Hungarian architect Tamás Nagy, Head of the department of architecture at the Moholy-Nagy University of Art and Design, has passed away at 69 years old. Born in Csorna in 1951, he worked as an architect in Budapest and New York before establishing his own architectural office. In this tribute, architect Steven Holl remembers the work and life of Tamás.
A new film by Steven Holl Architects and Spirit of Space showcases the REACH at the Kennedy Center for the Performing Arts. Designed as three pavilions interconnected below an open green roof, the elegant expansion merges architecture and landscape to increase the center's interior space with 72,000 sf of open studios, rehearsal and performance spaces, and dedicated arts learning spaces.
The Shanghai Cofco Cultural and Health Center by Steven Holl Architects has topped out. Designed in 2016, the project was designed to become a social condenser, fostering community among the residents of the surrounding new housing blocks with a public space and park along an existing canal. Centering on public space, the projects features an exoskeletal concrete construction.
The Nancy and Rich Kinder Building for modern and contemporary art, part of the Museum of Fine Arts in Houston is scheduled to open for the public on November 1st 2020. The intervention was conceived for the “display of the important and rapidly growing MFAH collections of 20th- and 21st-century art”.
As the founder of Steven Holl Architects, Steven Holl (born December 9, 1947) is recognized as one of the world's leading architects, having received prestigious awards for his contributions to design over the course of nearly forty years in practice, including the prestigious Alvar Aalto Medal in 1998, the AIA Gold Medal in in 2012, and the 2014 Praemium Imperiale. In 1991, Time Magazine named Holl America's Best Architect. He is revered for his ability to harness light to create structures with remarkable sensitivity to their locations, while his written works have been published in many preeminent volumes, sometimes collaborating with world-renowned architectural thinkers such as Juhani Pallasmaa and Alberto Pérez-Gómez.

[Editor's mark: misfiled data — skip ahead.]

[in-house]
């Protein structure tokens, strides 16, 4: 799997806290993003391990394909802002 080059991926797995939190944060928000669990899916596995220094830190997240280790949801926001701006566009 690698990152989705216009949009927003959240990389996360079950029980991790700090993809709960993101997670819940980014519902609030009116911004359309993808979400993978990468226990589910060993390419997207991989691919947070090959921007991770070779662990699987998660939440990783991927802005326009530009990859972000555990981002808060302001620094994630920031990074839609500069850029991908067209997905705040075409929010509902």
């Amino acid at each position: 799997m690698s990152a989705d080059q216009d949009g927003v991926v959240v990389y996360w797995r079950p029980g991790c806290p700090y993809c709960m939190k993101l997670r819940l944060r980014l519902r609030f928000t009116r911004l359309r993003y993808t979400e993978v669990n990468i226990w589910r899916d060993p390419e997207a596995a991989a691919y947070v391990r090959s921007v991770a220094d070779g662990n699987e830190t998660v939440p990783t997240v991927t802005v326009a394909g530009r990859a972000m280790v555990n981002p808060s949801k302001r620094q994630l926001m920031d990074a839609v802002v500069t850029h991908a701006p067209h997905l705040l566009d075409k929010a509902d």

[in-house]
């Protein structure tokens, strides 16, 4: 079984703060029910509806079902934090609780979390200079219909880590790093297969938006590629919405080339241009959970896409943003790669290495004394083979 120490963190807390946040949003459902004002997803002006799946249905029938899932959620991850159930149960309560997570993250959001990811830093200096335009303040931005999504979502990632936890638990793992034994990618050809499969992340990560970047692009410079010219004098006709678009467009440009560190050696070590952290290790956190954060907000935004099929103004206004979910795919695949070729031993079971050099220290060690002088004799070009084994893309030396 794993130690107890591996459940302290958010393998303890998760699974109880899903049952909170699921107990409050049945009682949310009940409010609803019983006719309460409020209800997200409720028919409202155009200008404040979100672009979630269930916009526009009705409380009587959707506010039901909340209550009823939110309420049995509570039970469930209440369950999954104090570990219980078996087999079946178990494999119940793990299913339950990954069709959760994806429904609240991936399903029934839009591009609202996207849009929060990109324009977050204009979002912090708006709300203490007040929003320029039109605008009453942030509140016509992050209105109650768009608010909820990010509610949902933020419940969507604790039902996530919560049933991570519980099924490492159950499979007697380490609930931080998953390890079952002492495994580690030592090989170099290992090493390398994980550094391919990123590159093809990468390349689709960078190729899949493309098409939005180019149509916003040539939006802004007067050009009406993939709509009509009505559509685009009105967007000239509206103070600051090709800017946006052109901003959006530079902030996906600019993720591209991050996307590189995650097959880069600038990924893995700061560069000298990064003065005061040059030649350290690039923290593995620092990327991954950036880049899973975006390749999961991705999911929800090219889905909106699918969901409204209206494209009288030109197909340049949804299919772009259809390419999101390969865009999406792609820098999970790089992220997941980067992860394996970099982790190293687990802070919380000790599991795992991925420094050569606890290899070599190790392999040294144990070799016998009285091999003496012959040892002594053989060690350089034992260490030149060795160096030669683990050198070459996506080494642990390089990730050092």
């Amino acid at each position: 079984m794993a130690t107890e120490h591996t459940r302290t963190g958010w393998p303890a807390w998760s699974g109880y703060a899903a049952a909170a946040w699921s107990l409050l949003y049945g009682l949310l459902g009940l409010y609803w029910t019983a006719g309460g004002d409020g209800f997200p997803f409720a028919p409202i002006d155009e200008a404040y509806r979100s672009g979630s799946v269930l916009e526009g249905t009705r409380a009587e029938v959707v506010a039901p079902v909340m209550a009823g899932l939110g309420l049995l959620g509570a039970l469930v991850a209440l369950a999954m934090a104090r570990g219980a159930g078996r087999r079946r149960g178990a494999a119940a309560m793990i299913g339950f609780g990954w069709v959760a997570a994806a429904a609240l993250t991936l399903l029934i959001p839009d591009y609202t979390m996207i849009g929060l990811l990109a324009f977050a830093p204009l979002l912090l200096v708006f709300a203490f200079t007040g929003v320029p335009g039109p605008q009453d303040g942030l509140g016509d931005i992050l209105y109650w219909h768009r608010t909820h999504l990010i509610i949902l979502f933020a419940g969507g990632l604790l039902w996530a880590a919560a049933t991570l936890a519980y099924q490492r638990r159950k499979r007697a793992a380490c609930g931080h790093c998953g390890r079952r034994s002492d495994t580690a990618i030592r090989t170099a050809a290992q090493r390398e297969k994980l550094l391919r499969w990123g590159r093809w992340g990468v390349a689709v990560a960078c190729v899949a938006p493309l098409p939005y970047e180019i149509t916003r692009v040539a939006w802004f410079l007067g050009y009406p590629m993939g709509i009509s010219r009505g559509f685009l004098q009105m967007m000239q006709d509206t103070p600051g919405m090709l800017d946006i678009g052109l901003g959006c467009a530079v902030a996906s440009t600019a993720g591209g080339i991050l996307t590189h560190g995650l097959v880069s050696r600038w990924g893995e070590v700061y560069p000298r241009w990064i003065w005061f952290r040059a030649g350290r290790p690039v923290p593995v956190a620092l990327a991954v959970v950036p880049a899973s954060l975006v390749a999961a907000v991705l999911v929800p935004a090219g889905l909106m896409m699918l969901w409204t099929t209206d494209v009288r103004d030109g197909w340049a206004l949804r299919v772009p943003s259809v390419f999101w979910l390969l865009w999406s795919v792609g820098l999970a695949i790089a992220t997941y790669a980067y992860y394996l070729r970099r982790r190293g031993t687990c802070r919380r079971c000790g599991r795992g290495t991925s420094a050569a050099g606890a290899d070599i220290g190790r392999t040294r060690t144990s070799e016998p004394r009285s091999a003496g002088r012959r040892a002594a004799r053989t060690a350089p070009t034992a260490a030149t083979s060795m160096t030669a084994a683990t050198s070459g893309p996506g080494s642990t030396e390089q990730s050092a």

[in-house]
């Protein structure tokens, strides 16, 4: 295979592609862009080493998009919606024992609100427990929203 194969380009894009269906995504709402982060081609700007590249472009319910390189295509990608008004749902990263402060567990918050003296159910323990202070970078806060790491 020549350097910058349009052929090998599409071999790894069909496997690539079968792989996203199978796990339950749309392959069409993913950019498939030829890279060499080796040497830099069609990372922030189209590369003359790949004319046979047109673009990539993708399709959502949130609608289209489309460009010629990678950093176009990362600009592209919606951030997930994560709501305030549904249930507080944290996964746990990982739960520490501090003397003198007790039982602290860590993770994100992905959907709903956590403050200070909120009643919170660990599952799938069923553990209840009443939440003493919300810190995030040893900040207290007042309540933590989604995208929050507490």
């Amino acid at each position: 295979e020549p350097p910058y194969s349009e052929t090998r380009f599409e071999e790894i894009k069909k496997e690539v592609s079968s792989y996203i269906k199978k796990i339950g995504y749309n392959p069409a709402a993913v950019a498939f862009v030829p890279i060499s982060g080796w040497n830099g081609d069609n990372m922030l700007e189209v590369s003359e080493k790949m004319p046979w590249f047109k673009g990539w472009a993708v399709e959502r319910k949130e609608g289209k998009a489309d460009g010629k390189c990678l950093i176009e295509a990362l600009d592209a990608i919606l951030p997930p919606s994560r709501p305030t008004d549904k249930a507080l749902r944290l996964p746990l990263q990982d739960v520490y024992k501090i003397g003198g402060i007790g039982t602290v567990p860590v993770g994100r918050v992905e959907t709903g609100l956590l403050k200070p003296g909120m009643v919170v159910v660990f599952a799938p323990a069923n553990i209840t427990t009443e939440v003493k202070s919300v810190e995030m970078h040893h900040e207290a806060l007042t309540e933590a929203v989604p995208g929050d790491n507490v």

New York City now has three buildings by Steven Holl – Higgins Hall Insertion at Pratt Institute in Brooklyn (2005), Campbell Sports Center for Columbia University in Upper Manhattan (2013), and Hunters Point Community Library in Long Island City, Queens that will open its doors to the public on September 24th. The event coincides with publishing Holl’s new book Compression with the Library’s abstracted image on its cover; it is the fifth volume of the architect’s written manifesto, 30-years-in-the-making series by Princeton Architectural Press. The new building, the size of the nearby landmarked Pepsi-Cola red neon sign, is a robust concrete parallelogram distinguished by softly outlined multi-story glazed cut-outs. It sits prominently on a new public promenade just feet away from the East River, directly across the United Nations complex in Midtown Manhattan and the southern tip of the Roosevelt Island with its Franklin D. Roosevelt Four Freedoms Park memorial by Louis Kahn. The new building is at once an iconic reference point, visible from Manhattan’s East Side and the ferries, and although it took nine years to finish, its completion is a positive sign of New York’s commitment to public projects being designed by our best architects.